Wednesday, October 3, 2012


“Now Nanny . . ." Grayson murmured.

“Don’t you ‘Now Nanny’ me, you cheeky blighter. They all know what I’m talking about. They know how you make folks believe that everything’s possible, that dreams were meant to come true. If you’d told us we could fly to the moon, we’d’ve tried to build a bloody rocket.” She glared fiercly around the room. “And I dare any of you to deny it.”

Nancy Atherton’s Aunt Dimity and the Duke is a joy-filled story.

Emma Porter is recovering from a breakup with her lover. She travels to England to tour England’s beautiful gardens, but she doesn’t get that done.

Instead, she meets the ageless Pym sisters, identical twins who finish each other’s sentences. The Pym sisters direct her to Penford Hall a refurbished Gothic mansion where the reigning duke treats her as if she has come to restore the garden.

And that’s what she does.

She meets Derek Harris, a widower hired to restore the decaying chapel’s classic window showing a woman who looks uncannily like his deceased wife.

The Duke assigns Derek to find a special lantern. Every one hundred years, the reigning Duke lights the lantern and hosts a fest. The community around the manor comes to the party.

The lantern disappeared as the Duke’s drunken father sold off everything valuable in the manor to pay for his drinking and gambling habits.

The Duke himself is under suspicion of murder. People suspect he killed a rock star friend who supposedly died in a boating accident at the manor.

In the midst of the investigation, someone attacks another relatively-famous celebrity, but the woman survives.

If this sounds like a Shakespearian comedy, it should. That’s what it most brought to mind. It has lovesick widowers, children seeking loving parents, struggling people of all kinds.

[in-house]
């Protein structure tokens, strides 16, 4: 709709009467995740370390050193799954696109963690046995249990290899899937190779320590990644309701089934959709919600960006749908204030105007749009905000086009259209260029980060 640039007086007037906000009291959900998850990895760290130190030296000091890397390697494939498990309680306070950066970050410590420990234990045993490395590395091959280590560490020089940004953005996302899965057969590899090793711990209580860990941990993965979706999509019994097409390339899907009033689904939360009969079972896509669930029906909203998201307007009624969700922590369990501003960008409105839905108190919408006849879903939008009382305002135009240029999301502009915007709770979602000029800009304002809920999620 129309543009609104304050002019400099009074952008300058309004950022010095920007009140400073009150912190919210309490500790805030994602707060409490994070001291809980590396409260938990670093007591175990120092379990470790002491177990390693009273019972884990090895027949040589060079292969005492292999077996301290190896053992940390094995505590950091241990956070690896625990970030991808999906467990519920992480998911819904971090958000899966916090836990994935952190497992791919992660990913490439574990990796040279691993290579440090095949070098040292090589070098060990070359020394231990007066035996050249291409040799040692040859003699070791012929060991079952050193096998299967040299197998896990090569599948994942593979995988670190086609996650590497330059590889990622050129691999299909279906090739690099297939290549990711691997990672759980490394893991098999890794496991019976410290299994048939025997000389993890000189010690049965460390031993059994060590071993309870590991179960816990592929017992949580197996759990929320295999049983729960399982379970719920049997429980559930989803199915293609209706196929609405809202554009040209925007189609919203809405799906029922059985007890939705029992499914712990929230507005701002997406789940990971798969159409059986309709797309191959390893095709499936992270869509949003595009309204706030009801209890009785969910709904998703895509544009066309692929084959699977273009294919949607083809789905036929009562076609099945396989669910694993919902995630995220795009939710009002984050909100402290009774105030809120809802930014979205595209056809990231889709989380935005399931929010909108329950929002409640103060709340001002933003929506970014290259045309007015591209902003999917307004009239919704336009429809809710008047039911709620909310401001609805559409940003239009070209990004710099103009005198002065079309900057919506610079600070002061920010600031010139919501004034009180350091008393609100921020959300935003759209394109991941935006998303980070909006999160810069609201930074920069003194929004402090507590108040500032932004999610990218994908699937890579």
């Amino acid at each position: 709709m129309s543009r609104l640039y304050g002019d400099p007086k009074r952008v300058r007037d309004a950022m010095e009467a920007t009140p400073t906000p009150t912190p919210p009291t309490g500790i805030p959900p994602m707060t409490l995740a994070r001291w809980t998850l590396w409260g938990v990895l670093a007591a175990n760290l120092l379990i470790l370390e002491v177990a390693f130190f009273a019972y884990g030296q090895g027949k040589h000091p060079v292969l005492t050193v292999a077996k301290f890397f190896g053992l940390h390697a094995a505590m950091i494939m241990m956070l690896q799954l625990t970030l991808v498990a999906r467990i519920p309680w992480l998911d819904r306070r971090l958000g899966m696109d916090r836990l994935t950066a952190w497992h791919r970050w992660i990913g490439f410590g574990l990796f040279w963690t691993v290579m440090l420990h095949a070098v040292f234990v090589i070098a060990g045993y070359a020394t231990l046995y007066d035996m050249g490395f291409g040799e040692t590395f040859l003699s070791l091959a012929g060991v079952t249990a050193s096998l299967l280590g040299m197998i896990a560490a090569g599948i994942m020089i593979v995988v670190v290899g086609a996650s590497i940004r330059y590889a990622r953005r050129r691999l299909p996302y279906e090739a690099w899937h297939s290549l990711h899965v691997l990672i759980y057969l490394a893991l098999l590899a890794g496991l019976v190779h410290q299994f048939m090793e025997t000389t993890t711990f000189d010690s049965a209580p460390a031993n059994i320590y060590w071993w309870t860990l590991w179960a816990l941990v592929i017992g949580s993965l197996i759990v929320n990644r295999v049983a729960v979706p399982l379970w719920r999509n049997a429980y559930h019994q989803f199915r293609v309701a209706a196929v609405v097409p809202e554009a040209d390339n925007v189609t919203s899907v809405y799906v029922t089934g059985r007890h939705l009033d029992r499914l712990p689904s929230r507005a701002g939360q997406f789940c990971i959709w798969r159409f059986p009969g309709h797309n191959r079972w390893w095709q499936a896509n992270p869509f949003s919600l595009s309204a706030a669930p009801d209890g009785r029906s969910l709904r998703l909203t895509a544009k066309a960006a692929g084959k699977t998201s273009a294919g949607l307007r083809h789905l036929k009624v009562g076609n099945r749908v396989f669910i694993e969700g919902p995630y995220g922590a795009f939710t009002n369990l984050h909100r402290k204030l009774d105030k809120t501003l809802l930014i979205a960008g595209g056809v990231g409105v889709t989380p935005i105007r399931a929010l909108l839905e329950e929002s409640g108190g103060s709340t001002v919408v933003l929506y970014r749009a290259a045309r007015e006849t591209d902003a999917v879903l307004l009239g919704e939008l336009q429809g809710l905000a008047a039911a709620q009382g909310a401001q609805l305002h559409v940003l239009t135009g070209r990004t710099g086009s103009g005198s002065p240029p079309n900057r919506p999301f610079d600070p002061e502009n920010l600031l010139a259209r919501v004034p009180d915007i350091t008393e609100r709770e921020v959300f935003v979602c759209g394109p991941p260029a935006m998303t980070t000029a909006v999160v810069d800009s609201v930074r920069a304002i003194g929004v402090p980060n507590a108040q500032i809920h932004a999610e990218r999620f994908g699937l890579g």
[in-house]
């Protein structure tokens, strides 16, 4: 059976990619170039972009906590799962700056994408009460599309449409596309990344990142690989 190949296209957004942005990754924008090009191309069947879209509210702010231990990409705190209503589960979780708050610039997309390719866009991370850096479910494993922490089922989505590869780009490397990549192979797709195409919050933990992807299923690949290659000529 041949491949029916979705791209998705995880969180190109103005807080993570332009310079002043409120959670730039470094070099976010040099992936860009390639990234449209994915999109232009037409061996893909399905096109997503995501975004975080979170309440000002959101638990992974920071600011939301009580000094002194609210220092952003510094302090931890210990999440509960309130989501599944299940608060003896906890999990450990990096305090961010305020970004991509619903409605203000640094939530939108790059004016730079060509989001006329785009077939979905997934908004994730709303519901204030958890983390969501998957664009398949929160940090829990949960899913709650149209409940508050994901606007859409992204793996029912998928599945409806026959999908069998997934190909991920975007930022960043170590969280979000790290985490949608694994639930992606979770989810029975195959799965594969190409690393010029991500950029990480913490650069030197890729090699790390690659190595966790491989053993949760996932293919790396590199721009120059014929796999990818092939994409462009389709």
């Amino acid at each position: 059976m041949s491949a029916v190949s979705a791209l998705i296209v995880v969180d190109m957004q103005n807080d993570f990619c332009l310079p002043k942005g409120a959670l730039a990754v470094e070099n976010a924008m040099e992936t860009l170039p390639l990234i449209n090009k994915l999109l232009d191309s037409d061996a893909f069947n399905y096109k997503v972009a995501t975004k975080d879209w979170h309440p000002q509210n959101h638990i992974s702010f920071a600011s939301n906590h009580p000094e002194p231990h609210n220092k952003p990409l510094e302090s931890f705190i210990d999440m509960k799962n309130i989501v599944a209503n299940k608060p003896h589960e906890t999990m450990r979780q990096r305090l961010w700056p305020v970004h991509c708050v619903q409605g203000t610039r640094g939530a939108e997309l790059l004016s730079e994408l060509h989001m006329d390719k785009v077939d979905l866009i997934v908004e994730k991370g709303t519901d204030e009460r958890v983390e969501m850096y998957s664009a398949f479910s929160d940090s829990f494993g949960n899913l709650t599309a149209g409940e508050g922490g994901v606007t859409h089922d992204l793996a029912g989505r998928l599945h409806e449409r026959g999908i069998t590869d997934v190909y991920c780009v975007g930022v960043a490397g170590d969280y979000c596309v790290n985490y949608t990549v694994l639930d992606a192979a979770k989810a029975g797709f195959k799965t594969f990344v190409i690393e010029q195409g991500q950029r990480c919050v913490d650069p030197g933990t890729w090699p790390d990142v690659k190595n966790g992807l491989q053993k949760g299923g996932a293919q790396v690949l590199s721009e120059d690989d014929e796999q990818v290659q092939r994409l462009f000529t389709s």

It also has the usual misunderstandings. People don’t pay attention, even to the ones they love.  

And in the background is Aunt Dimity. She is a “paranormal” detective. In other words, to put it crassly, she’s a ghost who leads those around her to solve problems in their lives while they are solving crimes.

Behind what Nannie says in the above quote about the Duke, there is Aunt Dimity.

I was not kidding when I referred to Shakespeare. This reminded me more of a classic Shakespearian comedy than of anything else. And it ended in the expected way.

If this is a mystery novel, it is the most cozy of cozies. But, Oh, am I glad that I am in the process of meeting Aunt Dimity. 

I read this book from Introducing Aunt Dimity, Paranormal Detective. That is a compilation of the first two books in the Aunt Dimity series, Aunt Dimity’s Death and this book.

There are now a large number of Aunt Dimity books. They are very popular. Most of the cozy readers reading this probably have read many more of these books than I have.


Todd Mason said...

Ah, the fantasy crossovers...such a long tradition, in both directions. Think of Thorne Smith, for one. You typo Atherton's name, btw.

Joe Barone said...

Thanks for clueing me in to the typo. I have corrected it. I do transpose letters. I read all kinds of books, and I very much liked this one.